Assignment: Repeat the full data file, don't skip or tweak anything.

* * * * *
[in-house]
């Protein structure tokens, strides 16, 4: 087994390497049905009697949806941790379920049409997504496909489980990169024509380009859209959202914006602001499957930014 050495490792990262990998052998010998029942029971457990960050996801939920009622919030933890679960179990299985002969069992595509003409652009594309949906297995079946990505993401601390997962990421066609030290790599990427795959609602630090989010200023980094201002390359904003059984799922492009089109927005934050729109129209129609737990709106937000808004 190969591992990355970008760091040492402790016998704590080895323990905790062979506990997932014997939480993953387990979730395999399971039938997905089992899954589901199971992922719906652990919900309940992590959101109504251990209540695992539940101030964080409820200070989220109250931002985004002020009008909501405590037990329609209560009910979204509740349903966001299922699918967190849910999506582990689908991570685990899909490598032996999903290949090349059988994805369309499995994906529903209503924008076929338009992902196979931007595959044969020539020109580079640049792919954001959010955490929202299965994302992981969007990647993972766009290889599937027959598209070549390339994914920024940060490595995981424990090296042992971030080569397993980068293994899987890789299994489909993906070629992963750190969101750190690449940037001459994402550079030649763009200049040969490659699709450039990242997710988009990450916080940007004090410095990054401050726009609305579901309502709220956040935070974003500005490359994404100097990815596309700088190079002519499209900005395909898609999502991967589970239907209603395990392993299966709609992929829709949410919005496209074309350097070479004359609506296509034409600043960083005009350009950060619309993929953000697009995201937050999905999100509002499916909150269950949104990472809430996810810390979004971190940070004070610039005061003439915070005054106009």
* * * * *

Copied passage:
[in-house]
């Protein structure tokens, strides 16, 4: 087994390497049905009697949806941790379920049409997504496909489980990169024509380009859209959202914006602001499957930014 050495490792990262990998052998010998029942029971457990960050996801939920009622919030933890679960179990299985002969069992595509003409652009594309949906297995079946990505993401601390997962990421066609030290790599990427795959609602630090989010200023980094201002390359904003059984799922492009089109927005934050729109129209129609737990709106937000808004 190969591992990355970008760091040492402790016998704590080895323990905790062979506990997932014997939480993953387990979730395999399971039938997905089992899954589901199971992922719906652990919900309940992590959101109504251990209540695992539940101030964080409820200070989220109250931002985004002020009008909501405590037990329609209560009910979204509740349903966001299922699918967190849910999506582990689908991570685990899909490598032996999903290949090349059988994805369309499995994906529903209503924008076929338009992902196979931007595959044969020539020109580079640049792919954001959010955490929202299965994302992981969007990647993972766009290889599937027959598209070549390339994914920024940060490595995981424990090296042992971030080569397993980068293994899987890789299994489909993906070629992963750190969101750190690449940037001459994402550079030649763009200049040969490659699709450039990242997710988009990450916080940007004090410095990054401050726009609305579901309502709220956040935070974003500005490359994404100097990815596309700088190079002519499209900005395909898609999502991967589970239907209603395990392993299966709609992929829709949410919005496209074309350097070479004359609506296509034409600043960083005009350009950060619309993929953000697009995201937050999905999100509002499916909150269950949104990472809430996810810390979004971190940070004070610039005061003439915070005054106009």